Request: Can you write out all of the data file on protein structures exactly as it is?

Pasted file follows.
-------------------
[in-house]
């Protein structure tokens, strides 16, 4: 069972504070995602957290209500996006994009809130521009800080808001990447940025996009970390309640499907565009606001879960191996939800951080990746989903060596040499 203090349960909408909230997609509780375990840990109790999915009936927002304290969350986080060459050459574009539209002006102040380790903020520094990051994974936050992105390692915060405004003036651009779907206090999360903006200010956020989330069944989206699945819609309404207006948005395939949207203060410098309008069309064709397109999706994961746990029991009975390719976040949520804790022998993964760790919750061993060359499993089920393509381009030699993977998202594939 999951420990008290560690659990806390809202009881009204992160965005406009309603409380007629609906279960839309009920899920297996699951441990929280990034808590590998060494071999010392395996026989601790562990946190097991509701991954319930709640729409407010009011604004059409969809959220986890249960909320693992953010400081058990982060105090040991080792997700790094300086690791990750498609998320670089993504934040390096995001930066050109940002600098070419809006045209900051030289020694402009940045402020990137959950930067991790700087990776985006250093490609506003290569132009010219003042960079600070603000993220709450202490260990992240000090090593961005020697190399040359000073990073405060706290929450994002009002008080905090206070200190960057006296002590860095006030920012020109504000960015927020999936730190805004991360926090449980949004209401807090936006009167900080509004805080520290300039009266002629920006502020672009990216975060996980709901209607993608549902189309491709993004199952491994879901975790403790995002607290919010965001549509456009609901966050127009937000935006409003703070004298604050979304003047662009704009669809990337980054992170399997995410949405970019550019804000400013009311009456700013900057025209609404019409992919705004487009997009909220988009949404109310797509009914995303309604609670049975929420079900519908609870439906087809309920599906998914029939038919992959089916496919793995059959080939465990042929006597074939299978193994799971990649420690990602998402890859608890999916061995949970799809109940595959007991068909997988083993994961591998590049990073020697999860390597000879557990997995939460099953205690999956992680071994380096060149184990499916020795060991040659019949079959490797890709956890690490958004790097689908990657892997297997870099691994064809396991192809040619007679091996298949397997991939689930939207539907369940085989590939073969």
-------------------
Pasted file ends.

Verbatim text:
[in-house]
């Protein structure tokens, strides 16, 4: 069972504070995602957290209500996006994009809130521009800080808001990447940025996009970390309640499907565009606001879960191996939800951080990746989903060596040499 203090349960909408909230997609509780375990840990109790999915009936927002304290969350986080060459050459574009539209002006102040380790903020520094990051994974936050992105390692915060405004003036651009779907206090999360903006200010956020989330069944989206699945819609309404207006948005395939949207203060410098309008069309064709397109999706994961746990029991009975390719976040949520804790022998993964760790919750061993060359499993089920393509381009030699993977998202594939 999951420990008290560690659990806390809202009881009204992160965005406009309603409380007629609906279960839309009920899920297996699951441990929280990034808590590998060494071999010392395996026989601790562990946190097991509701991954319930709640729409407010009011604004059409969809959220986890249960909320693992953010400081058990982060105090040991080792997700790094300086690791990750498609998320670089993504934040390096995001930066050109940002600098070419809006045209900051030289020694402009940045402020990137959950930067991790700087990776985006250093490609506003290569132009010219003042960079600070603000993220709450202490260990992240000090090593961005020697190399040359000073990073405060706290929450994002009002008080905090206070200190960057006296002590860095006030920012020109504000960015927020999936730190805004991360926090449980949004209401807090936006009167900080509004805080520290300039009266002629920006502020672009990216975060996980709901209607993608549902189309491709993004199952491994879901975790403790995002607290919010965001549509456009609901966050127009937000935006409003703070004298604050979304003047662009704009669809990337980054992170399997995410949405970019550019804000400013009311009456700013900057025209609404019409992919705004487009997009909220988009949404109310797509009914995303309604609670049975929420079900519908609870439906087809309920599906998914029939038919992959089916496919793995059959080939465990042929006597074939299978193994799971990649420690990602998402890859608890999916061995949970799809109940595959007991068909997988083993994961591998590049990073020697999860390597000879557990997995939460099953205690999956992680071994380096060149184990499916020795060991040659019949079959490797890709956890690490958004790097689908990657892997297997870099691994064809396991192809040619007679091996298949397997991939689930939207539907369940085989590939073969």